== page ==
Mercier Le Vélo

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  • ininbita

    ummm…
    Very good work and nice histoty. Restoration is excellent, paint, components are super, a great bike, but…excuse me, I have to say this: handlebar and brake levers are looking at sky! saddle have a little down-look and rear skewer is closed in dangerous position.
    Maybe the stem is so long.
    More… I’m sure: a white classic saddle (Turbo, Regal, Rolls…) and a white 80’s bar tape should be a better combination. Brooks is great brand, but sometimes obscure the rest of the bike…and that great job in paint and restoring components is first, and before, that Brooks name.

    That said, congratulations for having your bike taken care of and loved so many years.I hope you continue enjoying good roads and landscapes with this beautiful Mercier. You have a jewel! Best regards.

    • fpavao

      Why do you think the rear skewer is dangerous like that?

      • ininbita

         well, in this position something external could open the skewer, involuntarily, for example a fall in the peloton, when the bikes are hooked together.
        If you observe any bike rider never see the skewer in this position, but quick release is looking towards the seat, or looking up.Riding solo is not a problem but isn’t a very good bike image.

        • fpavao

          Never thought about that since I don’t ride in the peloton. I actually use my front skewer facing forward. Quicker for me to open and close it. And I kinda like the look. (:

          • ininbita

            Front skewer is diferent, and if don’t ride in peloton is not a problem the position.
            But the curved shape of the skewer has a practical function.Many things of the bike leave the aesthetics as last term.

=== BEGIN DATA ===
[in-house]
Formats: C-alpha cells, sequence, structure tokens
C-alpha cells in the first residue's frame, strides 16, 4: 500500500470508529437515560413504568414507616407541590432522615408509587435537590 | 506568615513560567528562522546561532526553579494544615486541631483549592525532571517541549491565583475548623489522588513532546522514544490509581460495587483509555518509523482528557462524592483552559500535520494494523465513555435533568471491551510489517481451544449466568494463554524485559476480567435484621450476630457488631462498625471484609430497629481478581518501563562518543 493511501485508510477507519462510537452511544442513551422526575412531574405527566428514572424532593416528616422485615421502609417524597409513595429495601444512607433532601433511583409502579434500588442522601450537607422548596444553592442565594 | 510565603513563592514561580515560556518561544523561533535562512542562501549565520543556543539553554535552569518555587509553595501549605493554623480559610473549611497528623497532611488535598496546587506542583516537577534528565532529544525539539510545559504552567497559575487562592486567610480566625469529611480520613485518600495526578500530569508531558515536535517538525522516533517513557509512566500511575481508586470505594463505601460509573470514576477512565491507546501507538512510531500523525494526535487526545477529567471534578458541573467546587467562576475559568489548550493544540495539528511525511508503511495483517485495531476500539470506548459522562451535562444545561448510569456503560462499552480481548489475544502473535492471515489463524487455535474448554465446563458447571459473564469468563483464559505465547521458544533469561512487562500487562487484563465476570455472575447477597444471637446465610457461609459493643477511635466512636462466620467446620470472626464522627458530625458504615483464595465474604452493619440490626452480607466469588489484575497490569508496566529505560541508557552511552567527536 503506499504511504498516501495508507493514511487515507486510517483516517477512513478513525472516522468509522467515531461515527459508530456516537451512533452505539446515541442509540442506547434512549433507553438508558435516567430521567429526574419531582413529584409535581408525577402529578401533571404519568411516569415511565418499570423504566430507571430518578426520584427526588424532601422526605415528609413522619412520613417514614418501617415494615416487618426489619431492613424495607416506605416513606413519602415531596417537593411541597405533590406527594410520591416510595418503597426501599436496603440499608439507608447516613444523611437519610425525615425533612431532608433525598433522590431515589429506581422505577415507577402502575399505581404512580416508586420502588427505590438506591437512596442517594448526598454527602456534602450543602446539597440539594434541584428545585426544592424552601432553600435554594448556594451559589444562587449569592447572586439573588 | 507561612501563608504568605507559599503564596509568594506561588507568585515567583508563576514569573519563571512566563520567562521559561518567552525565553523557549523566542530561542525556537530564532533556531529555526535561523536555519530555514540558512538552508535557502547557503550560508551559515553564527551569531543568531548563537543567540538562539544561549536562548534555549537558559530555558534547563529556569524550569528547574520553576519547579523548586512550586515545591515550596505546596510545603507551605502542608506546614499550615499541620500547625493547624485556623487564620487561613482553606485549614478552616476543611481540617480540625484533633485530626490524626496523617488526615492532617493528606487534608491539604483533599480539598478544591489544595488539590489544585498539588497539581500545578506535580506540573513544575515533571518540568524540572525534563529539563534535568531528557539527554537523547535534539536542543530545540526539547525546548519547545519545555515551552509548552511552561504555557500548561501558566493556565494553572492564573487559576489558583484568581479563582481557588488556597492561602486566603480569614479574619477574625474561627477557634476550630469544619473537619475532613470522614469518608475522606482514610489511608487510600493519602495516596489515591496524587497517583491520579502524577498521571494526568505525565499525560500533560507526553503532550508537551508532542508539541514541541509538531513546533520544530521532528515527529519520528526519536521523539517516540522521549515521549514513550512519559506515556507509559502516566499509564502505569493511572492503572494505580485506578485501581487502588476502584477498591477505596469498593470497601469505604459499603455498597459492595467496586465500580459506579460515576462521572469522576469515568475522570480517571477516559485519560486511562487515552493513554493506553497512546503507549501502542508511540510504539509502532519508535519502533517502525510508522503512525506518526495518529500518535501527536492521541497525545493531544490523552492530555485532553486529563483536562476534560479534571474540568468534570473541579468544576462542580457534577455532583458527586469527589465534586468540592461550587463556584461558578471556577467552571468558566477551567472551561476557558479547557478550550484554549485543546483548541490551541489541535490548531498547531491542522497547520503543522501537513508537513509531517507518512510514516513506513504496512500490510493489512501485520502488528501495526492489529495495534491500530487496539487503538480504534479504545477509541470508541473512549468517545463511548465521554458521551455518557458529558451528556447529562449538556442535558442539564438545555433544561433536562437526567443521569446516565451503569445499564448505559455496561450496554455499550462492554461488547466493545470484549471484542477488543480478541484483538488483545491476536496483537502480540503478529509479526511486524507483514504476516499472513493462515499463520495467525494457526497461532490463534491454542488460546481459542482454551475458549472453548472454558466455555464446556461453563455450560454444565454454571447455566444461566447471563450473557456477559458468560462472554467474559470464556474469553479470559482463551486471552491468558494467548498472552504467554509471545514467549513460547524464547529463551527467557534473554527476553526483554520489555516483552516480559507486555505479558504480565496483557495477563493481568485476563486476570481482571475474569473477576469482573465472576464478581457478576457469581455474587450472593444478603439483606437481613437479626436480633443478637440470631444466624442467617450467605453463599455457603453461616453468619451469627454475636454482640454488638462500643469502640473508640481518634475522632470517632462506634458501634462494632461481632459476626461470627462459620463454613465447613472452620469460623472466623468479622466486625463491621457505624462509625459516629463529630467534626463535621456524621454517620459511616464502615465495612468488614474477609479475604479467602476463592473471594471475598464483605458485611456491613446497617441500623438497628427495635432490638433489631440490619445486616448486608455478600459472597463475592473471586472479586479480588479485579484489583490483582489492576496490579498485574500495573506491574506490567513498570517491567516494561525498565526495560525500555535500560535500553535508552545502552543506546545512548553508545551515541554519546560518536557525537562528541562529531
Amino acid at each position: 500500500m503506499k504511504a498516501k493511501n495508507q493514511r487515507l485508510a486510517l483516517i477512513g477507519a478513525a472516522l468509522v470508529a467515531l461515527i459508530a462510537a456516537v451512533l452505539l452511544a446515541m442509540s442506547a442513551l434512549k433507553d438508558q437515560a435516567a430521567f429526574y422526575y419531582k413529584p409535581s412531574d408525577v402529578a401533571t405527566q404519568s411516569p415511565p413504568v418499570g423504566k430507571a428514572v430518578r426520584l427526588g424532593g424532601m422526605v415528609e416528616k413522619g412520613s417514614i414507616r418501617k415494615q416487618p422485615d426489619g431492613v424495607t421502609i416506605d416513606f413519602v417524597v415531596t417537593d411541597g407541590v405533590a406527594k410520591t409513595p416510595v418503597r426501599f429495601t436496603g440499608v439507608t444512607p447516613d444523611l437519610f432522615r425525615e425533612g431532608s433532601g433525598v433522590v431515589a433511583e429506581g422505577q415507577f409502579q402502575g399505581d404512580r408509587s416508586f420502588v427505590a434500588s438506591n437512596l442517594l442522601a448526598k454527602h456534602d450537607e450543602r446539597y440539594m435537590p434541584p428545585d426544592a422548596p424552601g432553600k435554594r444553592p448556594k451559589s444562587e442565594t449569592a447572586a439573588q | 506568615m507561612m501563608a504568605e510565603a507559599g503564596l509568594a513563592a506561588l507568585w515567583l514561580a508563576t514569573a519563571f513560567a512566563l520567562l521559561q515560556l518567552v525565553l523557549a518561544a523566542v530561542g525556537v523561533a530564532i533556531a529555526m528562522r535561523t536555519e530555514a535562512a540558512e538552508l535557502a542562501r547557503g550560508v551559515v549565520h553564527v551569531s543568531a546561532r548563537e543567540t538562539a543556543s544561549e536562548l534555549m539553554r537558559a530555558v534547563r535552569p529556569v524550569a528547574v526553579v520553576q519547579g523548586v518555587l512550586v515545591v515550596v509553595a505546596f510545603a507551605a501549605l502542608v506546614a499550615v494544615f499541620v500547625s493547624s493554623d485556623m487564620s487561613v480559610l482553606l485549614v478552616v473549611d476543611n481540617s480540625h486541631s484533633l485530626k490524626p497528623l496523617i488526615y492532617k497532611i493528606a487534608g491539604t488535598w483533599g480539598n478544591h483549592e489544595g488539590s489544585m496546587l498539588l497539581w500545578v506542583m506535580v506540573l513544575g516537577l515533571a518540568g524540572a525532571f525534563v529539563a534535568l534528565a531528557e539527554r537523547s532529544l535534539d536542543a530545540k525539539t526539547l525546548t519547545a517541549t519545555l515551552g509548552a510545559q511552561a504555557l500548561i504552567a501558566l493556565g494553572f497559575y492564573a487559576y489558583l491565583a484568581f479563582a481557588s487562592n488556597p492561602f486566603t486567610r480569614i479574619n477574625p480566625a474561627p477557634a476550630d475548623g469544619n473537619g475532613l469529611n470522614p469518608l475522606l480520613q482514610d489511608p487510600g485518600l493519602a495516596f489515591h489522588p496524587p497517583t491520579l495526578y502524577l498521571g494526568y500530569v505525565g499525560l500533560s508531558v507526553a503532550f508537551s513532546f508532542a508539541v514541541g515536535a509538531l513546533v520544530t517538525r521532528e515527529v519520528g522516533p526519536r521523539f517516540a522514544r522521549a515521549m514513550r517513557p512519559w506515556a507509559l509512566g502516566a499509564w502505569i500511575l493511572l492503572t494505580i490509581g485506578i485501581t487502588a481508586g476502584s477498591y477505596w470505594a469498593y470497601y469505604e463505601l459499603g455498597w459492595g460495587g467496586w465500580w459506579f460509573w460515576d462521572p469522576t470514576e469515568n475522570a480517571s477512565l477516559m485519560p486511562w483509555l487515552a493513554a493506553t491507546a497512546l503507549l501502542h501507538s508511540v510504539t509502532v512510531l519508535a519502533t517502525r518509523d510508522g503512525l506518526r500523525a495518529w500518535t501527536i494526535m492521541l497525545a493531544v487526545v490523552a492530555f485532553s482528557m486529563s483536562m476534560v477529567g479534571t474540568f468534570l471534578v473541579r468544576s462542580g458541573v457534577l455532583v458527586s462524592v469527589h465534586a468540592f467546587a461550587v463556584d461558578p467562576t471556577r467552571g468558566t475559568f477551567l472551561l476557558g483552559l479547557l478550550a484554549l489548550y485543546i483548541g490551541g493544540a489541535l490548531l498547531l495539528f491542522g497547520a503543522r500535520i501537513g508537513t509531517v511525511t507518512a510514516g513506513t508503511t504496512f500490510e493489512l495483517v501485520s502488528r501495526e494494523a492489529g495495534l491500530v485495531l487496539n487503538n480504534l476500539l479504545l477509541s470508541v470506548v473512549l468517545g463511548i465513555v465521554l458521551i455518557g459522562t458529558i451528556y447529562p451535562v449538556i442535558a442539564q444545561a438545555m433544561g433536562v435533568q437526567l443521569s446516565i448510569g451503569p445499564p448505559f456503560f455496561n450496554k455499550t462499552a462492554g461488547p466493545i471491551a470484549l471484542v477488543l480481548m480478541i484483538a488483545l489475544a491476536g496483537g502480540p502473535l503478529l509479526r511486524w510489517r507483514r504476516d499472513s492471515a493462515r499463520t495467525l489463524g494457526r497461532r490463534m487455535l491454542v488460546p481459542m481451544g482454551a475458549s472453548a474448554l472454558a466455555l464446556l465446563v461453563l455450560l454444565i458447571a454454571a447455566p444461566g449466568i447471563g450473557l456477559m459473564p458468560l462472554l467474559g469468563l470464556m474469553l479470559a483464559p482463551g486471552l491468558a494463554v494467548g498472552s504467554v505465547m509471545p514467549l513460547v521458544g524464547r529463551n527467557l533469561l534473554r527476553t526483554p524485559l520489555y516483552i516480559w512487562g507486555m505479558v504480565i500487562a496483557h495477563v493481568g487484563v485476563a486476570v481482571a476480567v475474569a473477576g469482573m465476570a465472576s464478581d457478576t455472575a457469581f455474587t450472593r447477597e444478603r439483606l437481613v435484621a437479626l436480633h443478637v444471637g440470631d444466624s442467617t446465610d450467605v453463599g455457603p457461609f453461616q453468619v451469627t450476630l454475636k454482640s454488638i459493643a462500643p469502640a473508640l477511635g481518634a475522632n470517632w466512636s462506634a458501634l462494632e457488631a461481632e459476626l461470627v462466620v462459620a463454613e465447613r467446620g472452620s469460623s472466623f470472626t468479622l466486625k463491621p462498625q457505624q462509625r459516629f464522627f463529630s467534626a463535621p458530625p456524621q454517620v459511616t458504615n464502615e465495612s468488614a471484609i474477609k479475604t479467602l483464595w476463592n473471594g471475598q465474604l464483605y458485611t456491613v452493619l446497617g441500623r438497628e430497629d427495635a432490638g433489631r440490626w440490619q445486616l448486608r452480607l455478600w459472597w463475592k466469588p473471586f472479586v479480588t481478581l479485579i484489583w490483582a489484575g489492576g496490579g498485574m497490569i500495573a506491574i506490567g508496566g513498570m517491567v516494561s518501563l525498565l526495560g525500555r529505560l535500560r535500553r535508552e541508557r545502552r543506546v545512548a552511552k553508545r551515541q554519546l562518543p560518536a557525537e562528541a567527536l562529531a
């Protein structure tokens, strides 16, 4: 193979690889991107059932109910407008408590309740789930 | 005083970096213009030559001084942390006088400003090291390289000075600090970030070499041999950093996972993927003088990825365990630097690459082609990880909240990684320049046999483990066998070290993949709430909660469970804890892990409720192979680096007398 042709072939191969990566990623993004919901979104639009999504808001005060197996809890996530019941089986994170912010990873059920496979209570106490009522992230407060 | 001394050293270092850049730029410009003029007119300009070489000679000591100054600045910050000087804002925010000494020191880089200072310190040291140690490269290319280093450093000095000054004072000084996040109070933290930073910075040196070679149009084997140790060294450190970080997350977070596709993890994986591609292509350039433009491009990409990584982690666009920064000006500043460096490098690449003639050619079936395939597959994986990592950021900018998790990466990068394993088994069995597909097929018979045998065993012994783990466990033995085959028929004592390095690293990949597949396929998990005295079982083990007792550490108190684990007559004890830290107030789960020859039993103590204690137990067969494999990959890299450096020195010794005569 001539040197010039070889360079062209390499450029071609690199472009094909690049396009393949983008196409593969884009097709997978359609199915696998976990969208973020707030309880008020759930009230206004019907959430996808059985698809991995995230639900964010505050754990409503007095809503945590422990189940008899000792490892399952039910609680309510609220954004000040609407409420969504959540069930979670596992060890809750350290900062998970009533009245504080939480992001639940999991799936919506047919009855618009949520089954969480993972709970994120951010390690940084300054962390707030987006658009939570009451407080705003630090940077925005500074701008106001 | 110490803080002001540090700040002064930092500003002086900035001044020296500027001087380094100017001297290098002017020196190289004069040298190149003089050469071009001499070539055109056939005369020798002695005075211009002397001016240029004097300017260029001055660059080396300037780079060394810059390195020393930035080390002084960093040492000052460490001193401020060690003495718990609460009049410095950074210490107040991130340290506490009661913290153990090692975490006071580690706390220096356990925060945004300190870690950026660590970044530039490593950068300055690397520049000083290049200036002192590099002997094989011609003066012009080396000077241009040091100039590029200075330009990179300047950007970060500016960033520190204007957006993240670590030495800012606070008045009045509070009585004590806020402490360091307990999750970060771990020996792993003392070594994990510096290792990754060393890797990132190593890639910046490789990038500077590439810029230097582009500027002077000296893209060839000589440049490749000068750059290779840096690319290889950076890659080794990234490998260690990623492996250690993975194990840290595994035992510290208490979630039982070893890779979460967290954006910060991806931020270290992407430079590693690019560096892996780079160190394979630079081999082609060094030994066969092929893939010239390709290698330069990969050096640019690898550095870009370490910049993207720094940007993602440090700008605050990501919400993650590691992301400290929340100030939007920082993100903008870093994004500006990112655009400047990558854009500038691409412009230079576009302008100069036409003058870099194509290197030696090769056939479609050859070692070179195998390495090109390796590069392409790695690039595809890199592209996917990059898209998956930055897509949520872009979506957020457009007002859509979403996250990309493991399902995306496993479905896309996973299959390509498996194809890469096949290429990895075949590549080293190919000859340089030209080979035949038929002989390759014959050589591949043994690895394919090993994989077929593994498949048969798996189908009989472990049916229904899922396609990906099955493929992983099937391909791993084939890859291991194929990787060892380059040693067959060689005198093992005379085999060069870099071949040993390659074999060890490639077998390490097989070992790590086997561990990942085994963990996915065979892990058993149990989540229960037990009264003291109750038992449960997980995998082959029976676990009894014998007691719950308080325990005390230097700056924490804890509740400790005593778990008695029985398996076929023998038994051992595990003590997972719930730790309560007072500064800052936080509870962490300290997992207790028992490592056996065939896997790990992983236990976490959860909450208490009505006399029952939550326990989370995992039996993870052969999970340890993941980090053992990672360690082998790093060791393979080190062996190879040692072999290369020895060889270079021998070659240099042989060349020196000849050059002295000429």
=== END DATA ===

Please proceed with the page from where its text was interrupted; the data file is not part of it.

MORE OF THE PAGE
Regards.

    • neil

      ininbita, I’ve still got the bike’s original saddle, and you’re right, it’s a white Turbo. Classic 80s, no doubt. The bike originally had white bar tape, too. But I’ve always loved Brooks saddles (concept, history, aesthetics) and to me it adds rather than detracts or distracts. But to each his own!

      • ininbita

        Hi Neil, you’re right, it isn’t so important.
        I just wanted to explain something that the bicycle can not by itself.If someday you returns to Barcelona or Andorra, we can ride a little tour.Best regards

        • neil

          Un placer, encantado! Eres español? Catalan?

          • ininbita

            Igualment, i moltes gràcies.
            I’m catalan.

  • Semilog

    Sweetness & light. 

  • Pierjeff

    Where can I get one of those flask bottle holders. Sweet!

  • Jono Davis

    Gorgeous bike.

    One thing though, it looks like the brake pads in the front brake are installed facing the wrong direction. Those brake shoes are designed so that the rubber can be removed from the shoe by pulling it out in one direction, and as they are set up right now the rim will be pulling the rubber out of the shoe when the brake is applied. Just a heads up!

  • MSD

    Congrats to the owner for having the nuts to say that he didn’t do the restoration but just signed the cheques.  The number of people I speak to who say “Oh I restored X” when in fact all they did is pay the bill.  Bravo.

  • Mike

    I was wondering about the brake lines… was it originally ran in the top tube?

  • Eric Channing

    I was helping a friend shop for a used road bike in Philly over the weekend and we came across this model in a 58 cm. It was perfect for her tall frame and she loved the original hot pink paint job. Came with what looked like the original campy record 6 speed for $650. My web search for the name came up with this post. Nice to see a restored version of it.